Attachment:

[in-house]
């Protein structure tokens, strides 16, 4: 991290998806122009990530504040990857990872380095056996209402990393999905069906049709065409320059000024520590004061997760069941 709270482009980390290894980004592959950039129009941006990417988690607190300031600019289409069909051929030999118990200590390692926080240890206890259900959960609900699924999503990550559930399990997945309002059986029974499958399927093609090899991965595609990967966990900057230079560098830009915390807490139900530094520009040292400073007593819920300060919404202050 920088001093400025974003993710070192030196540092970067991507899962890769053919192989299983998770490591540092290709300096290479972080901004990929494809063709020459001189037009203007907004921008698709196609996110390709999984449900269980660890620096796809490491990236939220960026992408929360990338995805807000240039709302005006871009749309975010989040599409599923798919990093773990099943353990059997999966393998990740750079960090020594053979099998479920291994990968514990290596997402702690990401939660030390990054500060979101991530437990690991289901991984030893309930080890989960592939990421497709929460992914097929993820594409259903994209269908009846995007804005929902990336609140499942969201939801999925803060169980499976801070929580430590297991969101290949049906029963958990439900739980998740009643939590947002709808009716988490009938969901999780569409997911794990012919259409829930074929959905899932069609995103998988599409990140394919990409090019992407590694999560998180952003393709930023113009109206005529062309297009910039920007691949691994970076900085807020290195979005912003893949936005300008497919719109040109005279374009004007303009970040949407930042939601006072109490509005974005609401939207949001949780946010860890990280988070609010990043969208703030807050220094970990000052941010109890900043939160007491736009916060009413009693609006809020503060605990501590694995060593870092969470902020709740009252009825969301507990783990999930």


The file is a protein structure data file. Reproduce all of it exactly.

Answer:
[in-house]
């Protein structure tokens, strides 16, 4: 991290998806122009990530504040990857990872380095056996209402990393999905069906049709065409320059000024520590004061997760069941 709270482009980390290894980004592959950039129009941006990417988690607190300031600019289409069909051929030999118990200590390692926080240890206890259900959960609900699924999503990550559930399990997945309002059986029974499958399927093609090899991965595609990967966990900057230079560098830009915390807490139900530094520009040292400073007593819920300060919404202050 920088001093400025974003993710070192030196540092970067991507899962890769053919192989299983998770490591540092290709300096290479972080901004990929494809063709020459001189037009203007907004921008698709196609996110390709999984449900269980660890620096796809490491990236939220960026992408929360990338995805807000240039709302005006871009749309975010989040599409599923798919990093773990099943353990059997999966393998990740750079960090020594053979099998479920291994990968514990290596997402702690990401939660030390990054500060979101991530437990690991289901991984030893309930080890989960592939990421497709929460992914097929993820594409259903994209269908009846995007804005929902990336609140499942969201939801999925803060169980499976801070929580430590297991969101290949049906029963958990439900739980998740009643939590947002709808009716988490009938969901999780569409997911794990012919259409829930074929959905899932069609995103998988599409990140394919990409090019992407590694999560998180952003393709930023113009109206005529062309297009910039920007691949691994970076900085807020290195979005912003893949936005300008497919719109040109005279374009004007303009970040949407930042939601006072109490509005974005609401939207949001949780946010860890990280988070609010990043969208703030807050220094970990000052941010109890900043939160007491736009916060009413009693609006809020503060605990501590694995060593870092969470902020709740009252009825969301507990783990999930």